There is a number of examples of their success, but chief among them was Bloomberg Philanthropies grant for the Social Innovation Fund which emulated a New York City program using cash incentives to encourage positive behaviors by families in poverty.  That set the stage for arguably the pivotal disruption in turning around city government’s national positioning: a $4.8 million grant in 2011 to create the Mayor’s Innovation Delivery Team (now Innovate Memphis).  Headed by Doug McGowen, now Chief Operating Officer for Mayor Strickland, and with a supporting cast that included Tommy Pacello, now president of Memphis Medical District Collaborative, the Mayor’s Innovation Team operated outside of City Hall but was instrumental in setting a more ambitious agenda for the city administration.

Best of all, they were willing to push the envelope and ask impertinent questions, to bring in national authorities to help answer them, and to apply the answers, when possible, to solve an important Memphis challenge.  While it wasn’t always able to implement its entire agenda, it was able to shape the conversation in ways that inspired changes in the direction and the agenda on issues like performance management, neighborhood business development, smarter growth and investments, Complete Streets, tactical urbanism, and economic gardening.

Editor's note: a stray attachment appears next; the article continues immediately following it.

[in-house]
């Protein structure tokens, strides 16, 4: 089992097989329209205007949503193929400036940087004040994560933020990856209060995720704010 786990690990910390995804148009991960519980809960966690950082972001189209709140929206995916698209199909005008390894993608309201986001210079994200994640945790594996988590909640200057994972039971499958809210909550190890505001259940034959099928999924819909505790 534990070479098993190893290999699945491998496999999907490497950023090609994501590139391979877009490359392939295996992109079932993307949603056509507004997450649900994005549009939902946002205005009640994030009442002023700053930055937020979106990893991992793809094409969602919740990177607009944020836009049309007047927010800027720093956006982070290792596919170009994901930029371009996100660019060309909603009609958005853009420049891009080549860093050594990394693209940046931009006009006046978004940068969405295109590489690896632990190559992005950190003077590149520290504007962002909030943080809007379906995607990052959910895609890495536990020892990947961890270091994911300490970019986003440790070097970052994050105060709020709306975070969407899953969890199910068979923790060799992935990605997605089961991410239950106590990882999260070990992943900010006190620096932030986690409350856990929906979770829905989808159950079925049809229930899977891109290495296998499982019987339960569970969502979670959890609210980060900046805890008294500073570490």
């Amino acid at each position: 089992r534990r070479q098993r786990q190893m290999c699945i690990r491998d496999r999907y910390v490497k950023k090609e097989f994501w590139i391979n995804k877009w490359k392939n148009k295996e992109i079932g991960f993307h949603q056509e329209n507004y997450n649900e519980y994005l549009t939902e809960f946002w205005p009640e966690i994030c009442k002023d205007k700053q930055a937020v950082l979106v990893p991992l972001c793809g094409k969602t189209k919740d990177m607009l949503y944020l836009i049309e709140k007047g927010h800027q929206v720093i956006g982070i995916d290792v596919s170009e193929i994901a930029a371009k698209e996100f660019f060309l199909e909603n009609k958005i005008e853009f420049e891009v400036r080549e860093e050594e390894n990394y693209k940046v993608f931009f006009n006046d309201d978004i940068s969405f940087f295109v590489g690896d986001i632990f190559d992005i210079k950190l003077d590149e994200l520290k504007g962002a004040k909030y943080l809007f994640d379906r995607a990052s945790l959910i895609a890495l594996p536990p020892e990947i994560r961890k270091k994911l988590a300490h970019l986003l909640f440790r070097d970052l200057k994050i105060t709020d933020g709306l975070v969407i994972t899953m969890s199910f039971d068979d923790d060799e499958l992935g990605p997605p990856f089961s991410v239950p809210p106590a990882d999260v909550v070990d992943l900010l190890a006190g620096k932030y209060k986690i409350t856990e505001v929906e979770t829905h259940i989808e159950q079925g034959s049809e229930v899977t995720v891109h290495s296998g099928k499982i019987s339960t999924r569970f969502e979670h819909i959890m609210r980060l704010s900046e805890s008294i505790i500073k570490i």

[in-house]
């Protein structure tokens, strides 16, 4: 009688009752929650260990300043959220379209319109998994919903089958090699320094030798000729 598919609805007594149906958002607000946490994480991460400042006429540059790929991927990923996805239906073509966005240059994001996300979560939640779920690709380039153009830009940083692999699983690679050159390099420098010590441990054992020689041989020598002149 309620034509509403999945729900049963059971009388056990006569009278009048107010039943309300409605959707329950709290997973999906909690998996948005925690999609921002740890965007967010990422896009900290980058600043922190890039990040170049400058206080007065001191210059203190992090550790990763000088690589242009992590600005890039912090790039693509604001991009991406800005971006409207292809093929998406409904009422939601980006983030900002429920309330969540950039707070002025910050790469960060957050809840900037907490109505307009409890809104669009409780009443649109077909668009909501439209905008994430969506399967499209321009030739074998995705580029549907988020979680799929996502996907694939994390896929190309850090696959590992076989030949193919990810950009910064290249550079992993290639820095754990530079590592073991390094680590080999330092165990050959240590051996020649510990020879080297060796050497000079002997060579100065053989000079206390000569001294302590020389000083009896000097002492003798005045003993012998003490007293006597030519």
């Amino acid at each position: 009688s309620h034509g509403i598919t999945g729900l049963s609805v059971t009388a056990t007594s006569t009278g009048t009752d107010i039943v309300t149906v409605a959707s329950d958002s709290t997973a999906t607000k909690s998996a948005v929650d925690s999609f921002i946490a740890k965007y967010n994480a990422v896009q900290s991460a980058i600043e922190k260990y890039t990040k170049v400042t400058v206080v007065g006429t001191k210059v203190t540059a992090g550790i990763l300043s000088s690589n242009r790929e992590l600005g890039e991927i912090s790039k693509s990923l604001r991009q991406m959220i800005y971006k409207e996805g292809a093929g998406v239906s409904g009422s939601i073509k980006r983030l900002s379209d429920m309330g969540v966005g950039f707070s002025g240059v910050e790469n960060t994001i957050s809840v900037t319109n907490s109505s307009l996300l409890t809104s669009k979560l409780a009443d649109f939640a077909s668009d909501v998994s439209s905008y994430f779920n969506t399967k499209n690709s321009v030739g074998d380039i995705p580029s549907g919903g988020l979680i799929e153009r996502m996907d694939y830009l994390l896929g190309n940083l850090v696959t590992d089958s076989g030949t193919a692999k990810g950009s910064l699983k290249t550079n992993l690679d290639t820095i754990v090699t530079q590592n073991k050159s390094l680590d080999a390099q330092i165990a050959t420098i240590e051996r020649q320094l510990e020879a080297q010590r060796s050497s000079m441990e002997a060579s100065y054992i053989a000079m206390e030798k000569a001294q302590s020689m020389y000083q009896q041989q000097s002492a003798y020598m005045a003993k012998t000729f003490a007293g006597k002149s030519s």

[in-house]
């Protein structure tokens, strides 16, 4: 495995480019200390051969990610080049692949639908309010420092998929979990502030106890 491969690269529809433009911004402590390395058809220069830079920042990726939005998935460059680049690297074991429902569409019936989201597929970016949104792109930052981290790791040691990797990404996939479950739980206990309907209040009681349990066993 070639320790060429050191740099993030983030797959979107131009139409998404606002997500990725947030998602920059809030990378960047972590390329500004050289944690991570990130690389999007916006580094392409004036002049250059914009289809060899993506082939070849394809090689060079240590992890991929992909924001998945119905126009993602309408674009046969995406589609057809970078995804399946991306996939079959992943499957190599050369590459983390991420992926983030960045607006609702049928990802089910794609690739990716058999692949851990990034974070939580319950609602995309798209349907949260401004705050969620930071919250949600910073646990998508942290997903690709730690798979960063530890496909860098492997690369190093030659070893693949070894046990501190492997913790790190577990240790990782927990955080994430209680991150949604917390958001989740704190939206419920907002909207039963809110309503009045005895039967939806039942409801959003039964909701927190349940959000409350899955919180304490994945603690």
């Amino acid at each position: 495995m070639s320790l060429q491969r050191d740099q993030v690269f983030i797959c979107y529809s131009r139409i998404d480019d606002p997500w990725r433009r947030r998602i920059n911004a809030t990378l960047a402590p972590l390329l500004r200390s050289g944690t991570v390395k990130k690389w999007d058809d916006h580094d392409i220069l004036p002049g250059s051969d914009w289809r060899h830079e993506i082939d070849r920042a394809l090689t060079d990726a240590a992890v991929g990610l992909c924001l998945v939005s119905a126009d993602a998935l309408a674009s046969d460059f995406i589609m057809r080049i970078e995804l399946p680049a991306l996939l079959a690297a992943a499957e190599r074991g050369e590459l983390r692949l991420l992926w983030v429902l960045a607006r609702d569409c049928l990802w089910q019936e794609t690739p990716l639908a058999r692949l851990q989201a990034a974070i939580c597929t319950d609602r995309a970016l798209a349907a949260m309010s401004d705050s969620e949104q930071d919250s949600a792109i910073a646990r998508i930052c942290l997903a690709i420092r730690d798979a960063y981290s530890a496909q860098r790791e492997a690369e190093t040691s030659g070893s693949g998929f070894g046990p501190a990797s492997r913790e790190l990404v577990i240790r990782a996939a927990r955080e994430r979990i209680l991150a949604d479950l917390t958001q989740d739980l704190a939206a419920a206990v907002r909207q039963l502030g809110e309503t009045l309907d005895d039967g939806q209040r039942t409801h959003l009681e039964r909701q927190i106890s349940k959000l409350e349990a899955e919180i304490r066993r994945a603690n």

Just as valuable was the Innovation Team’s ability to propel the work of other organizations working in complementary areas like livability, economic opportunity, and better transportation and give them a bigger megaphone to advocate for their causes.

If Bloomberg Philanthropies was a milestone in Memphis’ campaign to become nationally relevant, the second milestone was the entry of the $3.5 billion Kresge Foundation.  Less prescriptive than Bloomberg Philanthropies, its emphasis was more about Memphians shaping their own destinies and inspiring more local social entrepreneurship.  In three years, Kresge Foundation has invested more than $2.5 million in Memphis organizations.

Read more here.

#13: Finding The Park That Martin Luther King Riverside Park Wants To Be – May 25, 2016

mlk park 2










The Overton Park greensward parking controversy is a potent reminder of the passion that Memphians feel for their “Central Park,” the centerpiece for one of the most enlightened chapters in the city’s history, the one featuring two great parks and Memphis’ parkways.

That they were conceived 114 years ago makes them Memphis’ most elegant testament to the power of visionary city planning and should put them at the top of the city’s bragging rights.  And yet, regularly overlooked when we talk about this progressive chapter in the city’s history is that it also produced Riverside Park, now Martin Luther King Riverside Park.